Highline Public Schools has made notable progress in improving math proficiency and narrowing the opportunity gap. Over the last four years, the district has shown steady increases in its 7th grade math scores, moving from 36% to 54% of students meeting the standard. Highline Public Schools has implemented a blended-learning model to improve math achievement for K–8 students. This model combines great teaching with online learning by using tools, such as the program ST Math. The use of online tools has helped increase parents’ involvement in their children’s education because these tools can be used at home as well as in the classroom. These tools have been especially effective for English Language Learners because they do not rely on extensive English language fluency.
While the district has made good gains overall, one Highline school deserves particular recognition. At Chinook Middle School, the percent of 7th grade students meeting the math standard has increased from 25% in the 2008–09 school year to 60% in 2011–12. Hispanic students, the largest student demographic at Chinook Middle School, made an even more impressive jump from 20% in 2008–09 to 57% in 2011–12.
The Auburn School District focuses on early literacy using a two-pronged approach: improving kindergarten readiness and powerful primary grade teaching. The resulting improvements in early literacy have been significant. Comparing 3rd grade reading scores, Auburn has made big gains (increasing from 68% to 84% proficient over four years) while the rest of the region has remained flat. Auburn’s progress was even faster for low-income students, closing the achievement gap by half.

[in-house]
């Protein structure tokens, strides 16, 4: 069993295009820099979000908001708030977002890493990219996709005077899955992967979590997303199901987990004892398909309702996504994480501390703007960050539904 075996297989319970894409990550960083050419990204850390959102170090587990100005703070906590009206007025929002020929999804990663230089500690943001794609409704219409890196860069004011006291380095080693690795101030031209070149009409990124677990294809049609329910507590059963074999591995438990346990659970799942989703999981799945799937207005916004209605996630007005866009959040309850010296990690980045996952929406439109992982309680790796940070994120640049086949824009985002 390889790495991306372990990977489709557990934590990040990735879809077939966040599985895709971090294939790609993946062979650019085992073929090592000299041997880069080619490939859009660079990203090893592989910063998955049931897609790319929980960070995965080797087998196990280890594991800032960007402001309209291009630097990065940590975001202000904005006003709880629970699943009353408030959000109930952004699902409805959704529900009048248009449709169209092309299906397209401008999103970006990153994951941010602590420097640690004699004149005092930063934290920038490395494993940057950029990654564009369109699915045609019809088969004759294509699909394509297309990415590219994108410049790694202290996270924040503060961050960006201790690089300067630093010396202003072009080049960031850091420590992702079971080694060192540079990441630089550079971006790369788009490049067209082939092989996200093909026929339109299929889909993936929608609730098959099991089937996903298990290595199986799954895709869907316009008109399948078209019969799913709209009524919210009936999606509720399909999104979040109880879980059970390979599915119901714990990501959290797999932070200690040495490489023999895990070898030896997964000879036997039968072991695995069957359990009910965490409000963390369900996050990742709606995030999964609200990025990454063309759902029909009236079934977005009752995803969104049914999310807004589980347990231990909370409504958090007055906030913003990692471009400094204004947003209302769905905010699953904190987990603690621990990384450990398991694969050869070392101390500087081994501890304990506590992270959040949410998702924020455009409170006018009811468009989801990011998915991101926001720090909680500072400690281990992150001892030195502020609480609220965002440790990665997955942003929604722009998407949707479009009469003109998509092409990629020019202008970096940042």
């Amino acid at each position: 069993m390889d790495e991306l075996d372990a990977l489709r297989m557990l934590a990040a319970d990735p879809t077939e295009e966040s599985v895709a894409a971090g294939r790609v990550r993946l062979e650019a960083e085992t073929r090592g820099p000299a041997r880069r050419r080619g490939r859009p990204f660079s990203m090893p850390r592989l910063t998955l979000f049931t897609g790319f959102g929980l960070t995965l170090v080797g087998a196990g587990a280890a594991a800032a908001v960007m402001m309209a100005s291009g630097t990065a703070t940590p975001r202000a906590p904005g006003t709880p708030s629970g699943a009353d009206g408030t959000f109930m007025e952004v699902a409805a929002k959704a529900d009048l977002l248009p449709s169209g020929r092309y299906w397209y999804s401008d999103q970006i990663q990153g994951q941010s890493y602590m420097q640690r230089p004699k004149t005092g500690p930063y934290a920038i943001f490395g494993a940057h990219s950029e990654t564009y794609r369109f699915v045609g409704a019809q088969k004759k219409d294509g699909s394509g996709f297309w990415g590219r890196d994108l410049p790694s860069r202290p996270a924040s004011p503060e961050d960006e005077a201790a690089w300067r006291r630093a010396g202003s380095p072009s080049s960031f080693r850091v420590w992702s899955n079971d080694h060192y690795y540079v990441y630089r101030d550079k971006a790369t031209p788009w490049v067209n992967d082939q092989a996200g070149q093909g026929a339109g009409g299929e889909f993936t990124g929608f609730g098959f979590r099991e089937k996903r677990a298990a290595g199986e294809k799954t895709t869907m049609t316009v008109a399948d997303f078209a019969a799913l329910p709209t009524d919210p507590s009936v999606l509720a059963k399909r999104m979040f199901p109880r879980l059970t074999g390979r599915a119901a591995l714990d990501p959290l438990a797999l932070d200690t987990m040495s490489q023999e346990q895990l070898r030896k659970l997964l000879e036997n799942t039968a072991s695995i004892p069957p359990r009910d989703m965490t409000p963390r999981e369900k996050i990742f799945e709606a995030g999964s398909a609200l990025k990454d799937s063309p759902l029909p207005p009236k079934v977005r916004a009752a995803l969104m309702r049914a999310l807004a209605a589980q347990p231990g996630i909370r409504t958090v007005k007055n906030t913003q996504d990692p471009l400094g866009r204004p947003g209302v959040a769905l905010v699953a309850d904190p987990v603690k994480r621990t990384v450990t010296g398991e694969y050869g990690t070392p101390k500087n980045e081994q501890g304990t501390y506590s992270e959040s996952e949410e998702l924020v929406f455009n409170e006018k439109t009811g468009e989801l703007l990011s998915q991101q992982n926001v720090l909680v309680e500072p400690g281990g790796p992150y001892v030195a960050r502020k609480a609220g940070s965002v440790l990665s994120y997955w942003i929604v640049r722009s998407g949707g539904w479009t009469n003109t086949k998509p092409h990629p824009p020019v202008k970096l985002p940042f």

The District has a unique partnership with independently run preschools to strengthen instruction. It funds professional development and provides instructional materials. The District also offers literacy screenings for kids entering kindergarten, and provides a pre-kindergarten course for at-risk students before the school year starts.
The District is expanding full-day kindergarten and has worked to ensure uniform quality of early literacy instruction. New assessments allow teachers to know the literacy level of each student. Teachers also have time for collaboration and other supports to use these data to improve the quality of instruction.
Schools in Federal Way have seen a huge increase in the number of seniors signed up for the SAT, a test used in the college admissions process, thanks to a district policy that foots the bill and offers the test during the school day.
School officials say seniors have responded en masse to the innovation, and sign-up rates jumped from 25 percent last year to 83 percent this year. Testing this year was held on Oct. 17, as part of Federal Way Public Schools’ College Preparation Day.
According to the district, providing college testing during the school day and at the district’s expense is unheard of in the state and may be unique in the nation. The new approach helps increase participation by students who work on the weekends, who may not have transportation to get to a testing site on a Saturday or for whom there are financial barriers, school officials said.
For more information, head to the Federal Way Public Schools website.